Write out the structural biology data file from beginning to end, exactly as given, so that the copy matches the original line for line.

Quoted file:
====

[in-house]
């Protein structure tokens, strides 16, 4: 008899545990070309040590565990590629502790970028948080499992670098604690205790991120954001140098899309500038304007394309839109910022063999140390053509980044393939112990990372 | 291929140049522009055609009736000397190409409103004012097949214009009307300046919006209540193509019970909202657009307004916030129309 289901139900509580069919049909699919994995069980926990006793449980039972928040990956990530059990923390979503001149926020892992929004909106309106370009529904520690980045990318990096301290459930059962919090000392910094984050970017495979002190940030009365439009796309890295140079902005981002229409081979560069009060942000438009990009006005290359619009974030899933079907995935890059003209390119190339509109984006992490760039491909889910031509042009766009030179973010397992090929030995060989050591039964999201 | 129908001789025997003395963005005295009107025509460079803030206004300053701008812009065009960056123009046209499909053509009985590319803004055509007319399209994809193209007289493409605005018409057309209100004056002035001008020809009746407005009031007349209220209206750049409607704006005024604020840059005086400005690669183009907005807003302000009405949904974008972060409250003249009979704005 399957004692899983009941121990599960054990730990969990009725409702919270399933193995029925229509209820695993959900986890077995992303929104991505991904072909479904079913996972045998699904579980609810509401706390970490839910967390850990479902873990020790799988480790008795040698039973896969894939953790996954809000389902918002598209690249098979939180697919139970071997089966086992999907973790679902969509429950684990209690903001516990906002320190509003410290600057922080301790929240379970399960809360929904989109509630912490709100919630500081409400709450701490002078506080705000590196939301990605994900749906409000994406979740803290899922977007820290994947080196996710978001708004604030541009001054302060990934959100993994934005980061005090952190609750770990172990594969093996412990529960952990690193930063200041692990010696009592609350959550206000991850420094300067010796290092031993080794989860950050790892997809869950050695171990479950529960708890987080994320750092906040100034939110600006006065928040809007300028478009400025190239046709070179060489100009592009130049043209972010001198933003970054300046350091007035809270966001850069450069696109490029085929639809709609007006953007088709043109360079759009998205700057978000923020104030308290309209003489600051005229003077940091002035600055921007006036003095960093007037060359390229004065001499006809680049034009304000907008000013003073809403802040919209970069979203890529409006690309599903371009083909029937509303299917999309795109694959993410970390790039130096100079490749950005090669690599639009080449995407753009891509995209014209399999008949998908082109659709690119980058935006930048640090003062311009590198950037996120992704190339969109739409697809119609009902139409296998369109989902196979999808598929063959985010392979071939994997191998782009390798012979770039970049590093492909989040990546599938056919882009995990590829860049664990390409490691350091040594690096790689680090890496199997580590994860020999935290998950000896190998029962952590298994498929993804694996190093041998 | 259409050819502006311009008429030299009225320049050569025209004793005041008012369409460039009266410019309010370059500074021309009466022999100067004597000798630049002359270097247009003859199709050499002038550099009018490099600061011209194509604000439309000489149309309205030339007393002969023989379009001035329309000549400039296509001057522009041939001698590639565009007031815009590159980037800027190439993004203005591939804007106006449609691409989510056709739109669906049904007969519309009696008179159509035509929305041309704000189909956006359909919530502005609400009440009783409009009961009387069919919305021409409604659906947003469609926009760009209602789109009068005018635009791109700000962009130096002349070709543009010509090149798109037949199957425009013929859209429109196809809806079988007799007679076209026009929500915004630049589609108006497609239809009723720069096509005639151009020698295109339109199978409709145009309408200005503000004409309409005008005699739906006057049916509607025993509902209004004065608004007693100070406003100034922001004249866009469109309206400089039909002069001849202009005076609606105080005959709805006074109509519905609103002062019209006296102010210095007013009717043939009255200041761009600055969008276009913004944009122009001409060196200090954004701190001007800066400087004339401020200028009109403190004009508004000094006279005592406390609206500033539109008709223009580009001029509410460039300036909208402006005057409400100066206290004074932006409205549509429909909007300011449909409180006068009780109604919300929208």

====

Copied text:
[in-house]
């Protein structure tokens, strides 16, 4: 008899545990070309040590565990590629502790970028948080499992670098604690205790991120954001140098899309500038304007394309839109910022063999140390053509980044393939112990990372 | 291929140049522009055609009736000397190409409103004012097949214009009307300046919006209540193509019970909202657009307004916030129309 289901139900509580069919049909699919994995069980926990006793449980039972928040990956990530059990923390979503001149926020892992929004909106309106370009529904520690980045990318990096301290459930059962919090000392910094984050970017495979002190940030009365439009796309890295140079902005981002229409081979560069009060942000438009990009006005290359619009974030899933079907995935890059003209390119190339509109984006992490760039491909889910031509042009766009030179973010397992090929030995060989050591039964999201 | 129908001789025997003395963005005295009107025509460079803030206004300053701008812009065009960056123009046209499909053509009985590319803004055509007319399209994809193209007289493409605005018409057309209100004056002035001008020809009746407005009031007349209220209206750049409607704006005024604020840059005086400005690669183009907005807003302000009405949904974008972060409250003249009979704005 399957004692899983009941121990599960054990730990969990009725409702919270399933193995029925229509209820695993959900986890077995992303929104991505991904072909479904079913996972045998699904579980609810509401706390970490839910967390850990479902873990020790799988480790008795040698039973896969894939953790996954809000389902918002598209690249098979939180697919139970071997089966086992999907973790679902969509429950684990209690903001516990906002320190509003410290600057922080301790929240379970399960809360929904989109509630912490709100919630500081409400709450701490002078506080705000590196939301990605994900749906409000994406979740803290899922977007820290994947080196996710978001708004604030541009001054302060990934959100993994934005980061005090952190609750770990172990594969093996412990529960952990690193930063200041692990010696009592609350959550206000991850420094300067010796290092031993080794989860950050790892997809869950050695171990479950529960708890987080994320750092906040100034939110600006006065928040809007300028478009400025190239046709070179060489100009592009130049043209972010001198933003970054300046350091007035809270966001850069450069696109490029085929639809709609007006953007088709043109360079759009998205700057978000923020104030308290309209003489600051005229003077940091002035600055921007006036003095960093007037060359390229004065001499006809680049034009304000907008000013003073809403802040919209970069979203890529409006690309599903371009083909029937509303299917999309795109694959993410970390790039130096100079490749950005090669690599639009080449995407753009891509995209014209399999008949998908082109659709690119980058935006930048640090003062311009590198950037996120992704190339969109739409697809119609009902139409296998369109989902196979999808598929063959985010392979071939994997191998782009390798012979770039970049590093492909989040990546599938056919882009995990590829860049664990390409490691350091040594690096790689680090890496199997580590994860020999935290998950000896190998029962952590298994498929993804694996190093041998 | 259409050819502006311009008429030299009225320049050569025209004793005041008012369409460039009266410019309010370059500074021309009466022999100067004597000798630049002359270097247009003859199709050499002038550099009018490099600061011209194509604000439309000489149309309205030339007393002969023989379009001035329309000549400039296509001057522009041939001698590639565009007031815009590159980037800027190439993004203005591939804007106006449609691409989510056709739109669906049904007969519309009696008179159509035509929305041309704000189909956006359909919530502005609400009440009783409009009961009387069919919305021409409604659906947003469609926009760009209602789109009068005018635009791109700000962009130096002349070709543009010509090149798109037949199957425009013929859209429109196809809806079988007799007679076209026009929500915004630049589609108006497609239809009723720069096509005639151009020698295109339109199978409709145009309408200005503000004409309409005008005699739906006057049916509607025993509902209004004065608004007693100070406003100034922001004249866009469109309206400089039909002069001849202009005076609606105080005959709805006074109509519905609103002062019209006296102010210095007013009717043939009255200041761009600055969008276009913004944009122009001409060196200090954004701190001007800066400087004339401020200028009109403190004009508004000094006279005592406390609206500033539109008709223009580009001029509410460039300036909208402006005057409400100066206290004074932006409205549509429909909007300011449909409180006068009780109604919300929208």